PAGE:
Figure 14: Construction of a hierarchically symmetric graph. Isolated notes are omitted in the figures.

Note the composition of the graph , which is derived from the constituent graph , with the transfer graph and the symmetry graph , involves graphs of different dimensions. In this case, the composition is given by for dimension of greater than dimension of (the definition for is symmetric). The transfer graph only depends on the choice of the natural minor of the hierarchical graph that is being constructed and on the border branch sets assigned to the constituent graph. Thus, the symmetry characteristic of the resulting hierarchically symmetric graph does not depend on the internal structure of the interior or the border subgraph of the constituent graph.

5. Constructing Super Carbon Nanotubes of Arbitrary Order

The concepts introduced in the preceding sections enable us to model the structure of carbon nanotubes (CNTs) of higher order in a systematic way. The result, a hierarchically symmetric graph, allows one to readily identify hierarchies and symmetries at all hierarchy levels, as well as similarities between the different levels of the hierarchy. In addition, by evaluating the geometry-related functions set up in conjunction with the graph, a mesh in the traditional sense, that is, based on a one-dimensional, sequentially ordered set of nodes, can be derived from the graph at low computational cost.

5.1. Hierarchically Symmetric Graphs and Geometry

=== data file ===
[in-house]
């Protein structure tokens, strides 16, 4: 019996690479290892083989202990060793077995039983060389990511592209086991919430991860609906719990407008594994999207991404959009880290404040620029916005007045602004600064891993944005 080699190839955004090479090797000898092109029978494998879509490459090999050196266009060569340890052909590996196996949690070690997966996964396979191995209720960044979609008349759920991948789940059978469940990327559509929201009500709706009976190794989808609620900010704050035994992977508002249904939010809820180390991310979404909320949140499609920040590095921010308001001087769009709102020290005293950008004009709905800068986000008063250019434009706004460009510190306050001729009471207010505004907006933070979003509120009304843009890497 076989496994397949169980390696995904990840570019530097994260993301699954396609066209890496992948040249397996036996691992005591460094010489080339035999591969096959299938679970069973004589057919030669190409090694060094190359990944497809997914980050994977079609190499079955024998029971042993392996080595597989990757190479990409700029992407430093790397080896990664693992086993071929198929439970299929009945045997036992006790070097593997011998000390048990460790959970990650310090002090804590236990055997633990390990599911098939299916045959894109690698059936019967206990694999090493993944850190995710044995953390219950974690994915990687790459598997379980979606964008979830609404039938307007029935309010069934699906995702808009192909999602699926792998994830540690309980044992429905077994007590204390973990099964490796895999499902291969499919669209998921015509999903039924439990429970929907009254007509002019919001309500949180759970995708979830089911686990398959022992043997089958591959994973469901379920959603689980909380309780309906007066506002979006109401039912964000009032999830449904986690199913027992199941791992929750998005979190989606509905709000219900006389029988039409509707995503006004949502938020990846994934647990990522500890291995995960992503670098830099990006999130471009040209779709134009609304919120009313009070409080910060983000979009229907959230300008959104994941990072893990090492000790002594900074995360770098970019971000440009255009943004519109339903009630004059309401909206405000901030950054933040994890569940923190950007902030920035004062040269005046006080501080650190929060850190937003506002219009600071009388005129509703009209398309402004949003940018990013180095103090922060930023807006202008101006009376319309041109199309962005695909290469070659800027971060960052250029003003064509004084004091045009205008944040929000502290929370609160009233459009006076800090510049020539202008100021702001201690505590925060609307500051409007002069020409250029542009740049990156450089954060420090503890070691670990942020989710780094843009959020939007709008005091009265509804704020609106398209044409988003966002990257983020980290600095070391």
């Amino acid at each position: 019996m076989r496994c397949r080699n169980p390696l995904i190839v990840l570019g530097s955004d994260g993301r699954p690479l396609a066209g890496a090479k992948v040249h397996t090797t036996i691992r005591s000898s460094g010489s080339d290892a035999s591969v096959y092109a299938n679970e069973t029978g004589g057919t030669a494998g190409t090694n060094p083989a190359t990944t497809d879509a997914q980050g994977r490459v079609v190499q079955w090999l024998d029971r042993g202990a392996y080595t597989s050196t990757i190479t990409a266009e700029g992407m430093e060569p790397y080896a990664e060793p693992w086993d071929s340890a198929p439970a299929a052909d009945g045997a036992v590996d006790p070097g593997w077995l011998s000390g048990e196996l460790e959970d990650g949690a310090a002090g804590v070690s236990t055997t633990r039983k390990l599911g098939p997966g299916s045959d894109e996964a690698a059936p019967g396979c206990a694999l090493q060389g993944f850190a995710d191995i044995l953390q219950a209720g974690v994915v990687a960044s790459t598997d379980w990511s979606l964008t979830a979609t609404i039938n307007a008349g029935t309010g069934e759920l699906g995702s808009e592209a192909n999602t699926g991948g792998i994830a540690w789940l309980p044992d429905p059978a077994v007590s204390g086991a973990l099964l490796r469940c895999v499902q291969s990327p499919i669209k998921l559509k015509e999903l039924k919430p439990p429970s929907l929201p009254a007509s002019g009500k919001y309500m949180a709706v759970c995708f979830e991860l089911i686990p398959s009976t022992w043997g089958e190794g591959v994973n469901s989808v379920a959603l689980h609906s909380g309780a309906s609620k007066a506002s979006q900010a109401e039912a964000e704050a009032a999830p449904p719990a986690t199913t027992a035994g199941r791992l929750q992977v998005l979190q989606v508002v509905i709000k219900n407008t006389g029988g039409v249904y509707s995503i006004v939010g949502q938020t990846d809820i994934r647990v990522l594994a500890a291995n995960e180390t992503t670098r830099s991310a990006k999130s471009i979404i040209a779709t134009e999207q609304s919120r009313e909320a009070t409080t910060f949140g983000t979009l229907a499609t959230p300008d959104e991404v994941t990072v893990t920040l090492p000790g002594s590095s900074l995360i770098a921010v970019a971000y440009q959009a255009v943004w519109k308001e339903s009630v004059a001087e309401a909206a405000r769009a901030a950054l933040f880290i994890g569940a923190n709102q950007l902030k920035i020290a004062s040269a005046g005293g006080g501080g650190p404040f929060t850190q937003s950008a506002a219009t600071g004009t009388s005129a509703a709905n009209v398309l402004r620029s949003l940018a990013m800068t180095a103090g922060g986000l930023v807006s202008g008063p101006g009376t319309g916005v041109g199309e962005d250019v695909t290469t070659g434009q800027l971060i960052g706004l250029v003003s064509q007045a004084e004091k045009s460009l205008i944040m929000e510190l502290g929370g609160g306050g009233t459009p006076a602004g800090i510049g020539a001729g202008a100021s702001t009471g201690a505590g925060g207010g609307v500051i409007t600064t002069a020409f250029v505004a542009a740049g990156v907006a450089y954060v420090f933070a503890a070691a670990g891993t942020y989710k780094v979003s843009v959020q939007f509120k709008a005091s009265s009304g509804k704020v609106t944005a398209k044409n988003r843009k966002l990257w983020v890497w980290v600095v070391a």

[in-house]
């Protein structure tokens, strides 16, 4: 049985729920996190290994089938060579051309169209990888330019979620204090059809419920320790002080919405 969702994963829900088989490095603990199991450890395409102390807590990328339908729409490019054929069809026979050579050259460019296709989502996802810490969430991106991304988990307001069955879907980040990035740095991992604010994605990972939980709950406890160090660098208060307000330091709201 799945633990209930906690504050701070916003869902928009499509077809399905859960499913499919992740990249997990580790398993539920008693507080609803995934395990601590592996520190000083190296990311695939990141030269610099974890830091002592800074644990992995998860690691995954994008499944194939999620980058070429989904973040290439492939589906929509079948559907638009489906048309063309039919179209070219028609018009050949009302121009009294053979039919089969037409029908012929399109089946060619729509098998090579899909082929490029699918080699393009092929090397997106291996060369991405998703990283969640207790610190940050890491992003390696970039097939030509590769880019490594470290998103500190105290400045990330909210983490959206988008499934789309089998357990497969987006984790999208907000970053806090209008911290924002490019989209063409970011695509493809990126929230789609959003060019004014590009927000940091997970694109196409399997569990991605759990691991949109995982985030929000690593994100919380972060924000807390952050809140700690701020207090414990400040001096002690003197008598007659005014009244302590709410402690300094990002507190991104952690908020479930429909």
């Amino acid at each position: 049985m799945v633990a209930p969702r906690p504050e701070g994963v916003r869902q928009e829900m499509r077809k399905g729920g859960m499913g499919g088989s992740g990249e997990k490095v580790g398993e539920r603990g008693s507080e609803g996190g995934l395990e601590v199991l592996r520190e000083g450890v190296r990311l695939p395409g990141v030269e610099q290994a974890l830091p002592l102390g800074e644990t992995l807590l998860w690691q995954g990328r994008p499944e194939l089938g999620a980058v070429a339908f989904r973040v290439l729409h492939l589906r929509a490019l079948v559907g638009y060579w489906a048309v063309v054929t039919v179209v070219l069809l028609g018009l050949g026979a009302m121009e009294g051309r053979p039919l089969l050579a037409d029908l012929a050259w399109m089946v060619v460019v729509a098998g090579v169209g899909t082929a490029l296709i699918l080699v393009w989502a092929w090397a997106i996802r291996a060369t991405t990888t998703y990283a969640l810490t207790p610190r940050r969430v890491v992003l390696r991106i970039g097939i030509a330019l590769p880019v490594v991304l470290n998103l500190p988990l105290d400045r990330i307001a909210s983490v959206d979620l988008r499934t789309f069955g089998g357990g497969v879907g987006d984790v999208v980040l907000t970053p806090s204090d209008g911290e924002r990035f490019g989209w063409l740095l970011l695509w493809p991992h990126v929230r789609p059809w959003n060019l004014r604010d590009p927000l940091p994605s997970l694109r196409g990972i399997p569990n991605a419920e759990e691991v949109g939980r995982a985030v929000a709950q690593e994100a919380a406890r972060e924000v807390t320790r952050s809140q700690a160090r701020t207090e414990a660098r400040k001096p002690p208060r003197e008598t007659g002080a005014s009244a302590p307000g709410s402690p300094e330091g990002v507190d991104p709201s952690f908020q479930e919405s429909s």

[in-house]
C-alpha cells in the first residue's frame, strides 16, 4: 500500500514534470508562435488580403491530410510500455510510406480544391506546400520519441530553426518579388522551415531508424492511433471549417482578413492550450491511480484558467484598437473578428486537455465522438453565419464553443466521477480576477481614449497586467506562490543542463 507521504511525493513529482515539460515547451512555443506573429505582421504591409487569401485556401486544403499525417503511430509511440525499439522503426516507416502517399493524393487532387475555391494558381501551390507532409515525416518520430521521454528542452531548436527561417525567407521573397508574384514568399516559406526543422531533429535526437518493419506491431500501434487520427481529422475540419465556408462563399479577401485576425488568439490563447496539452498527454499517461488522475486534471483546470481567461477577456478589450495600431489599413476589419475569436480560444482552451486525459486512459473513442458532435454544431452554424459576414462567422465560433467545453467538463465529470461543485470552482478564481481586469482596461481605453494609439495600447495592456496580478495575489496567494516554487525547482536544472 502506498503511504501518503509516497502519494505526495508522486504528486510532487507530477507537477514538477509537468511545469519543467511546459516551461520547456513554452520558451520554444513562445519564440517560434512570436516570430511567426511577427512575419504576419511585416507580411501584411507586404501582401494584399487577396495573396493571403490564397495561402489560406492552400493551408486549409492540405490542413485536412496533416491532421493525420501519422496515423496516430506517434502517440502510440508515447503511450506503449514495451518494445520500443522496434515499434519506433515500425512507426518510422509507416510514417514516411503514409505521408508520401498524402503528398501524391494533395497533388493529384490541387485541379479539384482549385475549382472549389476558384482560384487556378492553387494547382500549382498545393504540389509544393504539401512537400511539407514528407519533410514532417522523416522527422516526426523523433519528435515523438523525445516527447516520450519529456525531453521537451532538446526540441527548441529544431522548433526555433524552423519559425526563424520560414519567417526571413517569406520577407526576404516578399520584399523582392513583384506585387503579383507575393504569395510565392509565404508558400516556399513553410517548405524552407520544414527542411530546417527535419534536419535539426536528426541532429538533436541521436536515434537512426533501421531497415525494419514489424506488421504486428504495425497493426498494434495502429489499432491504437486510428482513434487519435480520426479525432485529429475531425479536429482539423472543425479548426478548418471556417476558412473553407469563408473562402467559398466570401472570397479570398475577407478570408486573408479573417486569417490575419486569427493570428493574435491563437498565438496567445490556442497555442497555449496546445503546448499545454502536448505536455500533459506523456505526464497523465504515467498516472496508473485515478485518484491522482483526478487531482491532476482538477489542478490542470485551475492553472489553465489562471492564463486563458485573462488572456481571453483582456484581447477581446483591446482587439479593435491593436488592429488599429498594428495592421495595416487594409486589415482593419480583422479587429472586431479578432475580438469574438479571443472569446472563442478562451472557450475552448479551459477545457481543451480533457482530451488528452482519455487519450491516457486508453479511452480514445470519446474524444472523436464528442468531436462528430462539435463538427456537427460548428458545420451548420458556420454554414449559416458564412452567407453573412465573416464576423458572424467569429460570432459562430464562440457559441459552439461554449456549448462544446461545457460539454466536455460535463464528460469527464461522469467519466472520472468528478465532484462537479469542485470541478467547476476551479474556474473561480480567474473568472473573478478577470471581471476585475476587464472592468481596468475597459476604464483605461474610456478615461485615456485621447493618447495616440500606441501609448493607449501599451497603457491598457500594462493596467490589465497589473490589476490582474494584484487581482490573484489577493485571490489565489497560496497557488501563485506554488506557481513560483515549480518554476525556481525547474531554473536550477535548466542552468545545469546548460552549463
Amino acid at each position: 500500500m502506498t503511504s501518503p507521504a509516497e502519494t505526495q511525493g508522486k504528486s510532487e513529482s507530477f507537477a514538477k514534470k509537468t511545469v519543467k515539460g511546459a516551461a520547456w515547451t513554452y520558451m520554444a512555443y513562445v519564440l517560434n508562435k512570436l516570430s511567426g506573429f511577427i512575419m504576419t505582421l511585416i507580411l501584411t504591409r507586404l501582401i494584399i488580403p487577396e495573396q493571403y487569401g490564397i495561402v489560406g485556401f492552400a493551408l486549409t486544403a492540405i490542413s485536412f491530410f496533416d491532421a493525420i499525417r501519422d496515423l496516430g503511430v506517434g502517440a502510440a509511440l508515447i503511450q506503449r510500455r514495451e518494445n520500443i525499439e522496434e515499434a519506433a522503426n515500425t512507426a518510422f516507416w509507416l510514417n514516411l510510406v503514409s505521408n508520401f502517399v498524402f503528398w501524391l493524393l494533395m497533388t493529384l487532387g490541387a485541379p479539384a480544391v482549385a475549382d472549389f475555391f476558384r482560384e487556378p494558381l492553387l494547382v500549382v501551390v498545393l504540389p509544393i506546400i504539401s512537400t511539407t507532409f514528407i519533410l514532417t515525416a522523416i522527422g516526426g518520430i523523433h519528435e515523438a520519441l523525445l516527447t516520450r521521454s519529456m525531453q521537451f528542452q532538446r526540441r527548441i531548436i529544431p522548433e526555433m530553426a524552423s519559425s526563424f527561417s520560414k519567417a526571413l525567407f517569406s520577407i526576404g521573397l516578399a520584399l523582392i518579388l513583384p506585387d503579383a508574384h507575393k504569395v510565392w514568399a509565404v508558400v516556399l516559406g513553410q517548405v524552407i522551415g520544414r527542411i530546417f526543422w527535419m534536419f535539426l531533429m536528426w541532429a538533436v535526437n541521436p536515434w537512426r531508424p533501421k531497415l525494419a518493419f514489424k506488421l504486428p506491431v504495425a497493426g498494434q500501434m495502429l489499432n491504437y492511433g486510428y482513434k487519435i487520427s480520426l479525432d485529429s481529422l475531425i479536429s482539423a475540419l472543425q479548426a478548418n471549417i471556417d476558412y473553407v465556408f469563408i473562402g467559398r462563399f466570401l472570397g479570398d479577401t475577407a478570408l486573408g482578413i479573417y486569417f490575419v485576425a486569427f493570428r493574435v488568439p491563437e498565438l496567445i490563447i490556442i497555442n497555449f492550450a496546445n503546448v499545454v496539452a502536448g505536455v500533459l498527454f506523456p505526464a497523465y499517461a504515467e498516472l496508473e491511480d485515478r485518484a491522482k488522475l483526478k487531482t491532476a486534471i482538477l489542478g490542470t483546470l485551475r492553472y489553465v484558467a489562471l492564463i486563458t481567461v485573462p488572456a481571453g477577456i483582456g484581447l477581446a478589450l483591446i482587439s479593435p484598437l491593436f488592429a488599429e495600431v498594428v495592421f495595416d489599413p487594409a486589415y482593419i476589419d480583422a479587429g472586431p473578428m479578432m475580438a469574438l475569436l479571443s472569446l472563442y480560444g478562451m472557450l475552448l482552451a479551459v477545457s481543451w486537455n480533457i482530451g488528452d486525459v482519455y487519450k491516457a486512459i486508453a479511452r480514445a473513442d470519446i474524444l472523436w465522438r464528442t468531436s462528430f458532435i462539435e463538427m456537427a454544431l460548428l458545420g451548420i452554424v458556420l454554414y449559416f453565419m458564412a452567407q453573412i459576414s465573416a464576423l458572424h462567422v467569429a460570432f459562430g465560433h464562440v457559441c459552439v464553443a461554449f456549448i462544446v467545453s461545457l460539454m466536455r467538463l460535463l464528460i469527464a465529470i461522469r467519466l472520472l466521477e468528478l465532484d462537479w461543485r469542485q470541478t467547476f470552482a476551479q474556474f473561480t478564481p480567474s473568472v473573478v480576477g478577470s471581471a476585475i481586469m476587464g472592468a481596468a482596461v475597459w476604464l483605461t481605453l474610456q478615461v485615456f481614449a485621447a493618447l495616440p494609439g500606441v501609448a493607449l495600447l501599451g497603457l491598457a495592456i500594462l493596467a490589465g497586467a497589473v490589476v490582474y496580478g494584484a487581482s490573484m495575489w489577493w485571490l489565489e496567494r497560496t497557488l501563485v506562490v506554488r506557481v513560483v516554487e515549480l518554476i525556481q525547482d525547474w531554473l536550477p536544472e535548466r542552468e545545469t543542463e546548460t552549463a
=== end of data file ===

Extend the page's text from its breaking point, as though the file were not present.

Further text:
Meshes are generally understood as a collection of information of (a) a list of nodes together with their geometric position and (b) a list of elements (which may reduce to simple edges) together with a function that associates each element (or edge) to a list of nodes. The latter information may be provided by a connectivity list, a common approach in FE models.

A graph, however, does not contain any information about the geometry. While geometric representations of graphs are commonly used to illustrate graphs, all operations on graphs are independent of the geometric position assigned to its nodes, and graphs indeed do not necessarily represent objects that do have a reasonable geometric representation.

Therefore, if a graph created by the Hierarchical Graph Meshing method presented in this paper is to be used to investigate the mechanical properties of a structure, it must be combined with geometric information about the position of the nodes.8

In the most general case, a mesh associated with a hierarchical graph can be denoted as a tuple , in which is a function that maps each node to a position in the vector space .

For a geometrically hierarchical mesh, the function is a composition of functions , such that where each function , , takes the domain of the preceding function and the th index of the tuple representing the node as arguments: . The codomain of the th function, , is the vector space : , and the domain of the function is .